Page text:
Once you get all of the stats into Excel, put in a formula that derives the total points each player scored. I recommend doing this for at least the last 3 seasons so that your evaluation isn't skewed by an anomalous season. Once you have the total points for each player, calculate the score for the average hitter and pitcher. It's important that you do not calculate this average for all hitters and pitchers. Only include players that are potential starter candidates. This number will vary, but it's heavily dependent on the quality of your league.

For instance, if your 14-team league starts 8 hitters and 8 pitchers, that's 112 hitters and pitchers starting each week. However, no league has perfect owners. If your league has average owners, I recommend doubling your starters when calculating your average (so, 224 in this case). You can increase or decrease that number based on your perception of the quality of ownership in your league.

Cutting to the chase, let's say that your average hitter scores 250 points in a season, but your average pitcher scores 350 points. Guess what? Your scoring system favors pitchers by a whopping 40%. Now the logical thing to do is to stock up on all pitchers, but that may not be the right move. What if all pitchers score between 300 and 400 points and hitters score between 100 and 400 points? Stocking up on pitchers will give you marginal gain compared to a lineup stacked with the best hitters.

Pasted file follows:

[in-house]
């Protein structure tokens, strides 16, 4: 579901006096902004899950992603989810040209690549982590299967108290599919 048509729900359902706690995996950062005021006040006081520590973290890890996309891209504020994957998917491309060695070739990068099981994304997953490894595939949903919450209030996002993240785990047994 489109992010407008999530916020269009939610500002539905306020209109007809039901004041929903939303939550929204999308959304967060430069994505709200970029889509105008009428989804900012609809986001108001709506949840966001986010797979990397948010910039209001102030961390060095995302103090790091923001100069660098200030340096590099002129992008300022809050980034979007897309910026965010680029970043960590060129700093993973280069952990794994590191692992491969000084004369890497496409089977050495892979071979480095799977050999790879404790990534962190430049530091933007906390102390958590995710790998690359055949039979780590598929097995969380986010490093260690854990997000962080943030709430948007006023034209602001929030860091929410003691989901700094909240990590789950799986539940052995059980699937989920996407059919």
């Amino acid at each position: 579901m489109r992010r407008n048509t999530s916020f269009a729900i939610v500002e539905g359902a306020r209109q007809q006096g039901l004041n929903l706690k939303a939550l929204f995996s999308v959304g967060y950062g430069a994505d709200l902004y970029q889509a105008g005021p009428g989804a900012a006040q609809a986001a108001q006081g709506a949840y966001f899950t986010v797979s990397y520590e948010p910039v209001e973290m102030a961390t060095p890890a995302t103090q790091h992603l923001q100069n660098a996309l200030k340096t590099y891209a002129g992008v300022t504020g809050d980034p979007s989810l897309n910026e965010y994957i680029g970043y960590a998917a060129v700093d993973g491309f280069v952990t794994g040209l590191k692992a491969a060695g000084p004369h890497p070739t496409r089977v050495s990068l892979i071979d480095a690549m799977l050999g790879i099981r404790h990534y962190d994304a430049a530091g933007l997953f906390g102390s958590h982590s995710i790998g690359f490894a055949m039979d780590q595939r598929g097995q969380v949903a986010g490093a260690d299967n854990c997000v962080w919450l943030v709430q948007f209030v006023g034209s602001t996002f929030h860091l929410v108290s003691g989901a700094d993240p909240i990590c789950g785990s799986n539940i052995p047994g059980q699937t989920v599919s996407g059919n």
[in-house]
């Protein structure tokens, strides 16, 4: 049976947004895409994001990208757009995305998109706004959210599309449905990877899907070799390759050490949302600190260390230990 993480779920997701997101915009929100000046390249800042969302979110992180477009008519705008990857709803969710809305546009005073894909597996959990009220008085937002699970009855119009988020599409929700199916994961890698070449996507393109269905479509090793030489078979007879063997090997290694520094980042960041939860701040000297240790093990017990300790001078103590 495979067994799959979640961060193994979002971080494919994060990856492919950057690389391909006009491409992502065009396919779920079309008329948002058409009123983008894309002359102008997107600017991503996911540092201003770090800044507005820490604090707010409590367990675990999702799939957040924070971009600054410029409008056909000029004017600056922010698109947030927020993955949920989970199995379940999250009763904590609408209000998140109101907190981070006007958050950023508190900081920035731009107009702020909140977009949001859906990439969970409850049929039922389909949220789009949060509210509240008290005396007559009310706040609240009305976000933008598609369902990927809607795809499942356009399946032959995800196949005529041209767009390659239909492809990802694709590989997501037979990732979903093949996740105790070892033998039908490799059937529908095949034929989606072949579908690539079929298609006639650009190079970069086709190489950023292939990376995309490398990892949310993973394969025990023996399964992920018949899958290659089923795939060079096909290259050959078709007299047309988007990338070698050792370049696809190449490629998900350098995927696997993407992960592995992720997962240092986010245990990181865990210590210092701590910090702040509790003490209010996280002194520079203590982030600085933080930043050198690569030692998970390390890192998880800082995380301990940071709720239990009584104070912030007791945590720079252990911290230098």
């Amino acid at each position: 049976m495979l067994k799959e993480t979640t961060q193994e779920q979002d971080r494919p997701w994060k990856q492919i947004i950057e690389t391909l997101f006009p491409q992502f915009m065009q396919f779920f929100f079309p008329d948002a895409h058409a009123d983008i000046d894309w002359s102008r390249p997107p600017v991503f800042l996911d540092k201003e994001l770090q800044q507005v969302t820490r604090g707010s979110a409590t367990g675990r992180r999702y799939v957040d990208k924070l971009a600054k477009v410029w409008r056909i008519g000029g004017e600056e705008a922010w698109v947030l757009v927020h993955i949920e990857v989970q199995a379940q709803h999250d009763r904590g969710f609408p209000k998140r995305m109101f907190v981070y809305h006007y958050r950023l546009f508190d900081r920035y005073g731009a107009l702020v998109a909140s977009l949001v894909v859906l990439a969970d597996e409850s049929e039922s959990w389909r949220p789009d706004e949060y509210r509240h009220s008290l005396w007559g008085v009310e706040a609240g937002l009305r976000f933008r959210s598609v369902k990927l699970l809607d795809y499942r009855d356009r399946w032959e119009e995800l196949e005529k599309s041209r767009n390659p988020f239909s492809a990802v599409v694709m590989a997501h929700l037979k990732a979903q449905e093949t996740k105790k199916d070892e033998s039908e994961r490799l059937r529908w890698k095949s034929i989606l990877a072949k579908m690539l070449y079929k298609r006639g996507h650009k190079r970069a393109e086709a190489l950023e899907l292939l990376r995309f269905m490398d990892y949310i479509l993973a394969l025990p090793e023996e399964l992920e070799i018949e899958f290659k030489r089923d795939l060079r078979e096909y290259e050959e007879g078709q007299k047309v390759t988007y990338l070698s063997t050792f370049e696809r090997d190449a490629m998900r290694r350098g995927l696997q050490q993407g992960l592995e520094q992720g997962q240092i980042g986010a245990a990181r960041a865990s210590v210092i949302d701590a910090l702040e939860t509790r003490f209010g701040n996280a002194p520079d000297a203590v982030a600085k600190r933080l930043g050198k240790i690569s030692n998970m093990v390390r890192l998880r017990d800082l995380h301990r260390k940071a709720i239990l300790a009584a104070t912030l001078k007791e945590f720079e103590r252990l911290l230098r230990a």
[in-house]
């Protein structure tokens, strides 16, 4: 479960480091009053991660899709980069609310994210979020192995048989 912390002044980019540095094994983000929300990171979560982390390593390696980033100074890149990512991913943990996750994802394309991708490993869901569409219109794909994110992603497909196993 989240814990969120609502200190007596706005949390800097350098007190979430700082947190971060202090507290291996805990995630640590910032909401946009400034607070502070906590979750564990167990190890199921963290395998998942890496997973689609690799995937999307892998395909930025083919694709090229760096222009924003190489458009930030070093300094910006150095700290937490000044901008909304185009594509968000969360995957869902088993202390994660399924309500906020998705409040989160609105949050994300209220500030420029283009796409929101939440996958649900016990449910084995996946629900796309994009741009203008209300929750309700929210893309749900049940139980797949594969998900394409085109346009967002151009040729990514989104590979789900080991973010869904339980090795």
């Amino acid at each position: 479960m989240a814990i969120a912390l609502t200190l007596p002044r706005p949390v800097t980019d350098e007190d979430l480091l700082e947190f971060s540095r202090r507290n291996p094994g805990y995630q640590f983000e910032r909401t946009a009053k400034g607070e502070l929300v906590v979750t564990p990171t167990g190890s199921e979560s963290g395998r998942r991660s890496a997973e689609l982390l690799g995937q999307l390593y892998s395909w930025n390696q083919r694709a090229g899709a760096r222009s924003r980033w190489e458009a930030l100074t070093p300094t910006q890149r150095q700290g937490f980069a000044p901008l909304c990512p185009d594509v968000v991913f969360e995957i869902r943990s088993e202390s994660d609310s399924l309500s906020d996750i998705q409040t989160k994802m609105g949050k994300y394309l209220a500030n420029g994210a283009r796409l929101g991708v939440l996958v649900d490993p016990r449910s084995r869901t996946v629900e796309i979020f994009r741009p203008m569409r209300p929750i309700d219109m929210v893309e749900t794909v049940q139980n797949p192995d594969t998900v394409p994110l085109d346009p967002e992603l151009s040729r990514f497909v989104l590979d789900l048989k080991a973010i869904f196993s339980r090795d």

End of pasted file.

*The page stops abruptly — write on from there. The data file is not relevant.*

I know this answer is long-winded and doesn't specifically give you an answer to your question. I'm using the "teach a man to fish" technique here. If you know how to evaluate your league, you won't have to worry about asking others for help. You'll know what to do yourself. Unfortunately, this is the world of points fantasy baseball. Give it a shot. Analyze your league. Then try to make some WW moves or trades that will shift the focus of your team towards the predisposition of your league's scoring system.

Good luck, and if you need help performing the actual analysis, just shoot me a PM.

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Postby RynMan » Mon May 07, 2007 5:35 pm

Hey, Barmstrong. You might also want to post this in the Trade, Waiver section. You'll see it back in the index.
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Postby dmendro » Tue May 08, 2007 11:15 am

The biggest thing I could say would be to forget about Gagne. With his history of injuries, he' s ahuge risk to occupy that slot. Clemens will be back in a few weeks, and Lest should be called up sometime before June. Both are less of a risk then Gagne is.